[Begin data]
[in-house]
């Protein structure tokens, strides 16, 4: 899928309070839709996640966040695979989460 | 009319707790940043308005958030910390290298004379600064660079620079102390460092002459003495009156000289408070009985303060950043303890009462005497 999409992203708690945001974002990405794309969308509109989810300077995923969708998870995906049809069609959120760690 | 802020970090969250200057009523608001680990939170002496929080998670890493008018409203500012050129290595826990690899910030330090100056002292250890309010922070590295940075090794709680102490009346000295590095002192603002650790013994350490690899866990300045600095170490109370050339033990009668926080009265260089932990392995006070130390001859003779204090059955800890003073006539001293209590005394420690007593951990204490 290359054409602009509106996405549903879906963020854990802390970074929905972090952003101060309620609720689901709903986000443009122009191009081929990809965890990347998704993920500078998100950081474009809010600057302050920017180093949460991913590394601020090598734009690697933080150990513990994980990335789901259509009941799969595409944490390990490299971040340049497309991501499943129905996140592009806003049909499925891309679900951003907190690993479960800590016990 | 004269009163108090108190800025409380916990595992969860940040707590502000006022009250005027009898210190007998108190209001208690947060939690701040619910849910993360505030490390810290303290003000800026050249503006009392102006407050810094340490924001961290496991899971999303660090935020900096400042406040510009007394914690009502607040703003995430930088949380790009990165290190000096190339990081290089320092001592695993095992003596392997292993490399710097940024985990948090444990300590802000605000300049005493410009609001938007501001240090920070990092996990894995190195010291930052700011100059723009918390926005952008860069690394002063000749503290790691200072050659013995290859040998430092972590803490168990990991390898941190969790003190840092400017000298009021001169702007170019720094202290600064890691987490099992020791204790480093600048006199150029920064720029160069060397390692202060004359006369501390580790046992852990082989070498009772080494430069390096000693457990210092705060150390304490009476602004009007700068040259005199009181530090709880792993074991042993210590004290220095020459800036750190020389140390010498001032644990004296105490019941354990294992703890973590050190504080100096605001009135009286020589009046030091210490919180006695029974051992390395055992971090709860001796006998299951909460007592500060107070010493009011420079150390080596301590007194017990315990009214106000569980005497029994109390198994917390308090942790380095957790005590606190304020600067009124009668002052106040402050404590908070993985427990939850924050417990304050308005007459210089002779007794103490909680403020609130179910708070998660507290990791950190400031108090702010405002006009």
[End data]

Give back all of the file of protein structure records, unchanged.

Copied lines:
[in-house]
């Protein structure tokens, strides 16, 4: 899928309070839709996640966040695979989460 | 009319707790940043308005958030910390290298004379600064660079620079102390460092002459003495009156000289408070009985303060950043303890009462005497 999409992203708690945001974002990405794309969308509109989810300077995923969708998870995906049809069609959120760690 | 802020970090969250200057009523608001680990939170002496929080998670890493008018409203500012050129290595826990690899910030330090100056002292250890309010922070590295940075090794709680102490009346000295590095002192603002650790013994350490690899866990300045600095170490109370050339033990009668926080009265260089932990392995006070130390001859003779204090059955800890003073006539001293209590005394420690007593951990204490 290359054409602009509106996405549903879906963020854990802390970074929905972090952003101060309620609720689901709903986000443009122009191009081929990809965890990347998704993920500078998100950081474009809010600057302050920017180093949460991913590394601020090598734009690697933080150990513990994980990335789901259509009941799969595409944490390990490299971040340049497309991501499943129905996140592009806003049909499925891309679900951003907190690993479960800590016990 | 004269009163108090108190800025409380916990595992969860940040707590502000006022009250005027009898210190007998108190209001208690947060939690701040619910849910993360505030490390810290303290003000800026050249503006009392102006407050810094340490924001961290496991899971999303660090935020900096400042406040510009007394914690009502607040703003995430930088949380790009990165290190000096190339990081290089320092001592695993095992003596392997292993490399710097940024985990948090444990300590802000605000300049005493410009609001938007501001240090920070990092996990894995190195010291930052700011100059723009918390926005952008860069690394002063000749503290790691200072050659013995290859040998430092972590803490168990990991390898941190969790003190840092400017000298009021001169702007170019720094202290600064890691987490099992020791204790480093600048006199150029920064720029160069060397390692202060004359006369501390580790046992852990082989070498009772080494430069390096000693457990210092705060150390304490009476602004009007700068040259005199009181530090709880792993074991042993210590004290220095020459800036750190020389140390010498001032644990004296105490019941354990294992703890973590050190504080100096605001009135009286020589009046030091210490919180006695029974051992390395055992971090709860001796006998299951909460007592500060107070010493009011420079150390080596301590007194017990315990009214106000569980005497029994109390198994917390308090942790380095957790005590606190304020600067009124009668002052106040402050404590908070993985427990939850924050417990304050308005007459210089002779007794103490909680403020609130179910708070998660507290990791950190400031108090702010405002006009």